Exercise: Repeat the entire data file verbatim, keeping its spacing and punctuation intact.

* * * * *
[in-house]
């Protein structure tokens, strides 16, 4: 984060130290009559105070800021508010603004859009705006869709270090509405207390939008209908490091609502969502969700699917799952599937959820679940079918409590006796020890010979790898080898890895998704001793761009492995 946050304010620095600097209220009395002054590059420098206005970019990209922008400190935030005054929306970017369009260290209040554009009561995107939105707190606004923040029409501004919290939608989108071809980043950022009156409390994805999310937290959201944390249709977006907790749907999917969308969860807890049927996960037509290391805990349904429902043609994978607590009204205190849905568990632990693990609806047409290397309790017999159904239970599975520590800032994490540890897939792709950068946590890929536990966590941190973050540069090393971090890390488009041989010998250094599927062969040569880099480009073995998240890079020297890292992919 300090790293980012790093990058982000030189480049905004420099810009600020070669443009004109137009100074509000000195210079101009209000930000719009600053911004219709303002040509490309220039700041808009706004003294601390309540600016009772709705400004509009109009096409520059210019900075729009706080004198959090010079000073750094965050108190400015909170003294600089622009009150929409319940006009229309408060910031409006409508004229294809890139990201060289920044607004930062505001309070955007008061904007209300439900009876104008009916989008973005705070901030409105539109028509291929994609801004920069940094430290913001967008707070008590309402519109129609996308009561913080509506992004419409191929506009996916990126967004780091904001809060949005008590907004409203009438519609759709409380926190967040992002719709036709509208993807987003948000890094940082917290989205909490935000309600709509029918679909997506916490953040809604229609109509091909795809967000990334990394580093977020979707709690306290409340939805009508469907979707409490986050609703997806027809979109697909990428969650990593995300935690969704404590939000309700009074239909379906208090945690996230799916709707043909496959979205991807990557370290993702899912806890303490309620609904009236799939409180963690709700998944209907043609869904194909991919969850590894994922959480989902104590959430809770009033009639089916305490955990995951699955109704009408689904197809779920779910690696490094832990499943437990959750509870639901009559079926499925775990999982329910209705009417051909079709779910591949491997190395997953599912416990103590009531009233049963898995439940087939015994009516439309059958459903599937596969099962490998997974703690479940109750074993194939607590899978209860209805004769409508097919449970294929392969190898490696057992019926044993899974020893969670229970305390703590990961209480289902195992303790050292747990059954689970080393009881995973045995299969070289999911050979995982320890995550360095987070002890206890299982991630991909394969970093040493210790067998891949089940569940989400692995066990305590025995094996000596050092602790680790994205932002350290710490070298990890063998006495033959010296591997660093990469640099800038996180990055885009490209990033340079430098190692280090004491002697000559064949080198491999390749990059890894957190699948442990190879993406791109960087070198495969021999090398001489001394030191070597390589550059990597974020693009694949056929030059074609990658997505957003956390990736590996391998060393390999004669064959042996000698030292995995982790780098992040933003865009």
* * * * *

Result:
[in-house]
């Protein structure tokens, strides 16, 4: 984060130290009559105070800021508010603004859009705006869709270090509405207390939008209908490091609502969502969700699917799952599937959820679940079918409590006796020890010979790898080898890895998704001793761009492995 946050304010620095600097209220009395002054590059420098206005970019990209922008400190935030005054929306970017369009260290209040554009009561995107939105707190606004923040029409501004919290939608989108071809980043950022009156409390994805999310937290959201944390249709977006907790749907999917969308969860807890049927996960037509290391805990349904429902043609994978607590009204205190849905568990632990693990609806047409290397309790017999159904239970599975520590800032994490540890897939792709950068946590890929536990966590941190973050540069090393971090890390488009041989010998250094599927062969040569880099480009073995998240890079020297890292992919 300090790293980012790093990058982000030189480049905004420099810009600020070669443009004109137009100074509000000195210079101009209000930000719009600053911004219709303002040509490309220039700041808009706004003294601390309540600016009772709705400004509009109009096409520059210019900075729009706080004198959090010079000073750094965050108190400015909170003294600089622009009150929409319940006009229309408060910031409006409508004229294809890139990201060289920044607004930062505001309070955007008061904007209300439900009876104008009916989008973005705070901030409105539109028509291929994609801004920069940094430290913001967008707070008590309402519109129609996308009561913080509506992004419409191929506009996916990126967004780091904001809060949005008590907004409203009438519609759709409380926190967040992002719709036709509208993807987003948000890094940082917290989205909490935000309600709509029918679909997506916490953040809604229609109509091909795809967000990334990394580093977020979707709690306290409340939805009508469907979707409490986050609703997806027809979109697909990428969650990593995300935690969704404590939000309700009074239909379906208090945690996230799916709707043909496959979205991807990557370290993702899912806890303490309620609904009236799939409180963690709700998944209907043609869904194909991919969850590894994922959480989902104590959430809770009033009639089916305490955990995951699955109704009408689904197809779920779910690696490094832990499943437990959750509870639901009559079926499925775990999982329910209705009417051909079709779910591949491997190395997953599912416990103590009531009233049963898995439940087939015994009516439309059958459903599937596969099962490998997974703690479940109750074993194939607590899978209860209805004769409508097919449970294929392969190898490696057992019926044993899974020893969670229970305390703590990961209480289902195992303790050292747990059954689970080393009881995973045995299969070289999911050979995982320890995550360095987070002890206890299982991630991909394969970093040493210790067998891949089940569940989400692995066990305590025995094996000596050092602790680790994205932002350290710490070298990890063998006495033959010296591997660093990469640099800038996180990055885009490209990033340079430098190692280090004491002697000559064949080198491999390749990059890894957190699948442990190879993406791109960087070198495969021999090398001489001394030191070597390589550059990597974020693009694949056929030059074609990658997505957003956390990736590996391998060393390999004669064959042996000698030292995995982790780098992040933003865009």